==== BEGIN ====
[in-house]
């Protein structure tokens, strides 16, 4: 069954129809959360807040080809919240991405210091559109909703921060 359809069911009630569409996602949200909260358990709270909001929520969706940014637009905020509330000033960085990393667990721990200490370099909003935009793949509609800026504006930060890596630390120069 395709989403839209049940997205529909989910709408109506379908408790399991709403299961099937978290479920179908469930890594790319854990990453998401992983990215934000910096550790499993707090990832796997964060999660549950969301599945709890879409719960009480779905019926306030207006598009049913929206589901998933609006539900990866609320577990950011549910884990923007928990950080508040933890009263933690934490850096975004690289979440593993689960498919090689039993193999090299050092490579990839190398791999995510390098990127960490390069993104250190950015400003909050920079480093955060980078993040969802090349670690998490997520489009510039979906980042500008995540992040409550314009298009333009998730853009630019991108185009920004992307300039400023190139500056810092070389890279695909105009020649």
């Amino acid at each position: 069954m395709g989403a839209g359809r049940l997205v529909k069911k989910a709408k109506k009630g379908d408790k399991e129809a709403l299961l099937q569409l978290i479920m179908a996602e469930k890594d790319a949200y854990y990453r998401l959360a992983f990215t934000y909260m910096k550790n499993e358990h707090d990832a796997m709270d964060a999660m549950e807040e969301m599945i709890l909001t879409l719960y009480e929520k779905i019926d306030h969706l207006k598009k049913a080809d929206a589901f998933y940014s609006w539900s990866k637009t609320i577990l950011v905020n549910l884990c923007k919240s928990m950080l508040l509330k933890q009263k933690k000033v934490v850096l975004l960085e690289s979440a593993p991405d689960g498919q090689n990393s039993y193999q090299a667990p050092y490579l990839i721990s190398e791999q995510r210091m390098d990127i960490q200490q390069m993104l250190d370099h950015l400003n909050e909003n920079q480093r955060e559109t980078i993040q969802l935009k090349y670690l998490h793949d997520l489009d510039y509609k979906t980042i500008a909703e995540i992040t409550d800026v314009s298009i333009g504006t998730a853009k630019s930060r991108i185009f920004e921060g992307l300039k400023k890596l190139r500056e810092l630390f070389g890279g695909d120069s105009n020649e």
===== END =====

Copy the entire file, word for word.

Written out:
[in-house]
């Protein structure tokens, strides 16, 4: 069954129809959360807040080809919240991405210091559109909703921060 359809069911009630569409996602949200909260358990709270909001929520969706940014637009905020509330000033960085990393667990721990200490370099909003935009793949509609800026504006930060890596630390120069 395709989403839209049940997205529909989910709408109506379908408790399991709403299961099937978290479920179908469930890594790319854990990453998401992983990215934000910096550790499993707090990832796997964060999660549950969301599945709890879409719960009480779905019926306030207006598009049913929206589901998933609006539900990866609320577990950011549910884990923007928990950080508040933890009263933690934490850096975004690289979440593993689960498919090689039993193999090299050092490579990839190398791999995510390098990127960490390069993104250190950015400003909050920079480093955060980078993040969802090349670690998490997520489009510039979906980042500008995540992040409550314009298009333009998730853009630019991108185009920004992307300039400023190139500056810092070389890279695909105009020649």
């Amino acid at each position: 069954m395709g989403a839209g359809r049940l997205v529909k069911k989910a709408k109506k009630g379908d408790k399991e129809a709403l299961l099937q569409l978290i479920m179908a996602e469930k890594d790319a949200y854990y990453r998401l959360a992983f990215t934000y909260m910096k550790n499993e358990h707090d990832a796997m709270d964060a999660m549950e807040e969301m599945i709890l909001t879409l719960y009480e929520k779905i019926d306030h969706l207006k598009k049913a080809d929206a589901f998933y940014s609006w539900s990866k637009t609320i577990l950011v905020n549910l884990c923007k919240s928990m950080l508040l509330k933890q009263k933690k000033v934490v850096l975004l960085e690289s979440a593993p991405d689960g498919q090689n990393s039993y193999q090299a667990p050092y490579l990839i721990s190398e791999q995510r210091m390098d990127i960490q200490q390069m993104l250190d370099h950015l400003n909050e909003n920079q480093r955060e559109t980078i993040q969802l935009k090349y670690l998490h793949d997520l489009d510039y509609k979906t980042i500008a909703e995540i992040t409550d800026v314009s298009i333009g504006t998730a853009k630019s930060r991108i185009f920004e921060g992307l300039k400023k890596l190139r500056e810092l630390f070389g890279g695909d120069s105009n020649e």